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Chris Grayling vindicated as independent evaluation concludes violent crime has risen by 44% under Labour

A few weeks ago Shadow Home Secretary Chris Grayling appeared to get into something of a pickle after the head of the statistics agency criticised him. Mr Grayling has waited patiently for vindication and gets it this morning.

The core of the problem is that Labour changed the way crime statistics were collected (they've done this in a number of walks of life) and this makes historical comparisons tricky.

Mr Grayling asked independent researchers in the Houses of Parliament to look at the violent crime statistics and judge whether incidents had indeed fallen as Labour insists. They conclude that violent crime is up by 44%. The newspapers go big on the results this morning:

Screen shot 2010-03-09 at 07.22.22The Telegraph: "Violent attacks are estimated to be 44 per cent higher than they were in 1998 after research on the way police record them allowed comparisons for the first time. The study, by the independent House of Commons Library, shows violence against the person increased from 618,417 to 887,942 last year. The devastating review comes despite repeated claims by the Government that violent crime has come down substantially since it took power."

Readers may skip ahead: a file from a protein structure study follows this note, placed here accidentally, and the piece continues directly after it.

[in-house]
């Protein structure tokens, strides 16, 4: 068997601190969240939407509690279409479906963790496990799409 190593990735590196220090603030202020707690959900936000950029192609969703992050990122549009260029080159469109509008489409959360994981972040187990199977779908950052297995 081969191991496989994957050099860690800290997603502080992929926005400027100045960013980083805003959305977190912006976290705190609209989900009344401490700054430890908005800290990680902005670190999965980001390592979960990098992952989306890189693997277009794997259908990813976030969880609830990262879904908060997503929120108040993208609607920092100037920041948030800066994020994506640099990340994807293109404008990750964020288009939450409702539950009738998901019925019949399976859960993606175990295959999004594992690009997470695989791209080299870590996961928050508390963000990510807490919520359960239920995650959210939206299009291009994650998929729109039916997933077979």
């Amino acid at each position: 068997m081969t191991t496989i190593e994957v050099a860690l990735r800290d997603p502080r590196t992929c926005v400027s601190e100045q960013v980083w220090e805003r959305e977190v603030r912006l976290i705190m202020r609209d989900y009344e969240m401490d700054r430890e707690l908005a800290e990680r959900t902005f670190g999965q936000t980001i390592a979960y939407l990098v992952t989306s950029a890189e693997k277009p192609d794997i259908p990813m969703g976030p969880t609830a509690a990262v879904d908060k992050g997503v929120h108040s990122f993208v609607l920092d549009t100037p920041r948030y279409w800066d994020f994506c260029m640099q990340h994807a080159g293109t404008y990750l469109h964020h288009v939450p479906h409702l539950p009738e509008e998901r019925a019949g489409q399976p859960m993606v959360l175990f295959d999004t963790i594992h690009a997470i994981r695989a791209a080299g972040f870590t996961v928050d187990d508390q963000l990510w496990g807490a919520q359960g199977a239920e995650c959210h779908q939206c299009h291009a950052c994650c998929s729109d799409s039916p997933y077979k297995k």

Daily Mail: "Violent crime has rocketed by 44 per cent under Labour, official Parliamentary research revealed last night. The House of Commons Library report is the definitive independent verdict on the 13-year record of the Government. The Tories say the research backs their claims about 'broken Britain'."

The Sun: "Violent crime has rocketed by 44 PER CENT under Labour, independent figures revealed yesterday. The number of attacks has soared from 618,000 a year to just under 888,000 over the last decade. The huge increase was uncovered in new research by the highly respected House of Commons Library. It follows a row over the way figures are tallied. The Government changed the way violent crime is measured eight years ago. That made it impossible to directly compare statistics before 2002 with those that followed."

The Times: "The Tories are to risk a row with statistics chiefs by insisting that violent crime has soared under Labour. Chris Grayling, the Shadow Home Secretary, will reopen the row over misleading figures after asking parliamentary statisticians to ajudicate. A new study, by the House of Commons library, suggests that violent crime against the person has risen 44 per cent since between 1998-99 and today. The figure offers a key point of difference with Labour in one of the central issues of the Tory election campaign."

I note the BBC's Mark Easton, who started the tough questioning of Chris Grayling on Radio 4's Today programme, wasn't on this morning's edition to discuss the House of Commons' independent research.

Tim Montgomerie

> Andrew Lilico, Chief Economist of Policy Exchange, recently took the Office of National Statistics to task for its misleading presentation of economic growth numbers.


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